instance (Functor f, MonadFree f m) => MonadFree f (ReaderT e m) where wrap fs = ReaderT $ \e -> wrap $ fmap (`runReaderT` e) fs
This functionality is provided by Control.Monad.Free.Class.
Janis then proceeded to define the aforementioned type
C, which is effectively identical to
newtype Codensity f a = Codensity (forall r. (a -> f r) -> f r)
Codensity f is a
Monad, regardless of what f is!
In fact, you can quite literally cut and paste much of the definitions for
(>>=) from the code for the
ContT monad transformer! Compare
instance Functor (Codensity k) where fmap f (Codensity m) = Codensity (\k -> m (k . f)) instance Monad (Codensity f) where return x = Codensity (\k -> k x) m >>= k = Codensity (\c -> runCodensity m (\a -> runCodensity (k a) c)) instance MonadTrans Codensity where lift m = Codensity (m >>=)
instance Functor (ContT r m) where fmap f m = ContT $ \c -> runContT m (c . f) instance Monad (ContT r m) where return a = ContT ($ a) m >>= k = ContT $ \c -> runContT m (\a -> runContT (k a) c) instance MonadTrans (ContT r) where lift m = ContT (m >>=)
Codensity m a is effectively
forall r. ContT r m a. This turns out to be just enough of a restriction to rule out the use of callCC, while leaving the very powerful fact that when you lower them back down using
runContT :: ContT r m a -> m r runContT (ContT m) = m return
Codensity both yield a result in which all of the uses of the underlying monad's
(>>=) are right associated.
This can be convenient for two reasons:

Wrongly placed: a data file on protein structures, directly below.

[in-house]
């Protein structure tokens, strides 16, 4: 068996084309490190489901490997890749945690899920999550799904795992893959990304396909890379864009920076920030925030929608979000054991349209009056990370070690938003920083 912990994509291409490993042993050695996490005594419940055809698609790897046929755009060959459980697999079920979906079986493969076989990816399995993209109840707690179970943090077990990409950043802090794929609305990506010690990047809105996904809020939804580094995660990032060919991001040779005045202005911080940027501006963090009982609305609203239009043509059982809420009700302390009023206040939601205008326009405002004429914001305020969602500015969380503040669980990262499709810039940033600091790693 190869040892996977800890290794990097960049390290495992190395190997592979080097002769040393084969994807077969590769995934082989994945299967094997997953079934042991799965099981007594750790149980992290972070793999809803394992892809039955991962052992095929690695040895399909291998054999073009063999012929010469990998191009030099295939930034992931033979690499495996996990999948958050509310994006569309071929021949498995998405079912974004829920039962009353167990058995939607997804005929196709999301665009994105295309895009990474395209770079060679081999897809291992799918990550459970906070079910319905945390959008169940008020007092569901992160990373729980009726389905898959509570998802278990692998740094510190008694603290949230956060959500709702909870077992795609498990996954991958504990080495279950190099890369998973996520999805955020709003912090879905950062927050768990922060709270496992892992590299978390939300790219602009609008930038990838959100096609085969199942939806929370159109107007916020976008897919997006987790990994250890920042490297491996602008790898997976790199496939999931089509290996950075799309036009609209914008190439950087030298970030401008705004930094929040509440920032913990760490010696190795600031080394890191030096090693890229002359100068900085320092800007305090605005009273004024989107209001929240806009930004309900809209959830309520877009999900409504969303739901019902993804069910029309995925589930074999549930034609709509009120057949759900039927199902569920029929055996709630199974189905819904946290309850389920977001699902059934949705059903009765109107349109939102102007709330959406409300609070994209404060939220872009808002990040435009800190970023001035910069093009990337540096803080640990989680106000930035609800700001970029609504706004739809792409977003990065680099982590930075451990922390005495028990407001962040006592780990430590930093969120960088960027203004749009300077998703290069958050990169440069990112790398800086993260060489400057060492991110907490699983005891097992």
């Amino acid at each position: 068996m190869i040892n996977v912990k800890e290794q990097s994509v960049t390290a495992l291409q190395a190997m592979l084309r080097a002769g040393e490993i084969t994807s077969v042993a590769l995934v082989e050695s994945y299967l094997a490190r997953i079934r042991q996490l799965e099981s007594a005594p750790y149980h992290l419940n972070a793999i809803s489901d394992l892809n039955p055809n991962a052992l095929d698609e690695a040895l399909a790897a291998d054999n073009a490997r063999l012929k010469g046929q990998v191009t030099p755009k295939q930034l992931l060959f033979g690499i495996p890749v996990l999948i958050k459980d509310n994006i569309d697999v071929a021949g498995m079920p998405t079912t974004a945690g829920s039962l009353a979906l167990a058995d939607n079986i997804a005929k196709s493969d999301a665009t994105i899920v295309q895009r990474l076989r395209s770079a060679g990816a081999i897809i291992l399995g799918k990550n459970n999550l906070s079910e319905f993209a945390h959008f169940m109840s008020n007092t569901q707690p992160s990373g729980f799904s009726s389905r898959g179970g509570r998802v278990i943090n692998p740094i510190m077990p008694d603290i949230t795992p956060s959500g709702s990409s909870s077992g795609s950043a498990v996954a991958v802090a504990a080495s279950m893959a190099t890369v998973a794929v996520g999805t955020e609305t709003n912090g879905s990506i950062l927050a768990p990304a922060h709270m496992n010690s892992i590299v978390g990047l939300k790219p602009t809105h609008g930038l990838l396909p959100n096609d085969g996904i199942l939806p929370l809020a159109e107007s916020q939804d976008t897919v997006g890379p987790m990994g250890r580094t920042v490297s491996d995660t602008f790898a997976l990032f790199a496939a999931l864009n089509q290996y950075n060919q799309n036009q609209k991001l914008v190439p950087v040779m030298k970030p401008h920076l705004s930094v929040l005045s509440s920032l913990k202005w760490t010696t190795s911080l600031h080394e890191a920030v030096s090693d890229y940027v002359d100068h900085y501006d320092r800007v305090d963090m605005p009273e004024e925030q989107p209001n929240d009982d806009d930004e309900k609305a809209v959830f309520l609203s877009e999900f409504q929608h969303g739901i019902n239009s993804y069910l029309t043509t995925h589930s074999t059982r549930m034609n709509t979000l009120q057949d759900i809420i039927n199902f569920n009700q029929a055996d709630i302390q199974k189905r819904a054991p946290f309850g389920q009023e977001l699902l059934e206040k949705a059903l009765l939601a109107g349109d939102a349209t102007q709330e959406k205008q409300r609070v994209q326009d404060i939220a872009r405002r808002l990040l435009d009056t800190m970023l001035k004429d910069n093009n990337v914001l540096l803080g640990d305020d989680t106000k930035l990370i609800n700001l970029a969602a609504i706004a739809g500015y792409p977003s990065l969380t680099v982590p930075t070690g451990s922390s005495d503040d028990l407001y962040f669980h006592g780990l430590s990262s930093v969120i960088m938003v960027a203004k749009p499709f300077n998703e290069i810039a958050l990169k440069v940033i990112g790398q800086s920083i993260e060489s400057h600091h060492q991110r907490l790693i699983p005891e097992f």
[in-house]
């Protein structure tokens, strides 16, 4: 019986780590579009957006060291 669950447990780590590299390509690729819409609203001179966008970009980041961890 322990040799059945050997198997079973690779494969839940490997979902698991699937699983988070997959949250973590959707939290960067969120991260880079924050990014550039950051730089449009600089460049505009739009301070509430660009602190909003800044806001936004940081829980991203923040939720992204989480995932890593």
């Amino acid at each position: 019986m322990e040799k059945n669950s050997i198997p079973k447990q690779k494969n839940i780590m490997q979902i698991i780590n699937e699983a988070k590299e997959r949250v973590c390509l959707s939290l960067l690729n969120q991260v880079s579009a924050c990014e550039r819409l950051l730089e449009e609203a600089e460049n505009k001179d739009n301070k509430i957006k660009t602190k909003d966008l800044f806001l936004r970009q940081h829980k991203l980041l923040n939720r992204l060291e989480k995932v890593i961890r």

First, some almost-monads are not associative, and converting to ContT or Codensity can be used to fix this fact.
Second, in many monads, when you build a big structure using left associated binds, like:
(f >>= g) >>= h
rather than use right associated binds like
f >>= \x -> g x >>= h
then you wind up building a structure, then tearing it down and building up a whole new structure. This can compromise the productivity of the result, and it can also affect the asymptotic performance of your code.
Even though the monad laws say these two yield the same answer.
The dual of substitution is redecoration
To see that, first, it is worth noting that about ten years back, Tarmo Uustalu and Varmo Vene wrote "The dual of substitition is redecoration", which among other things quite eloquently described how monads are effectively about substituting new tree-like structures, and then renormalizing.
This can be seen in terms of the more categorical viewpoint, where we define a monad in terms of
join, rather than
(>>=). In that presentation:
m >>= f = join (fmap f m)
fmap is performing substitution. and
join is dealing with any renormalization.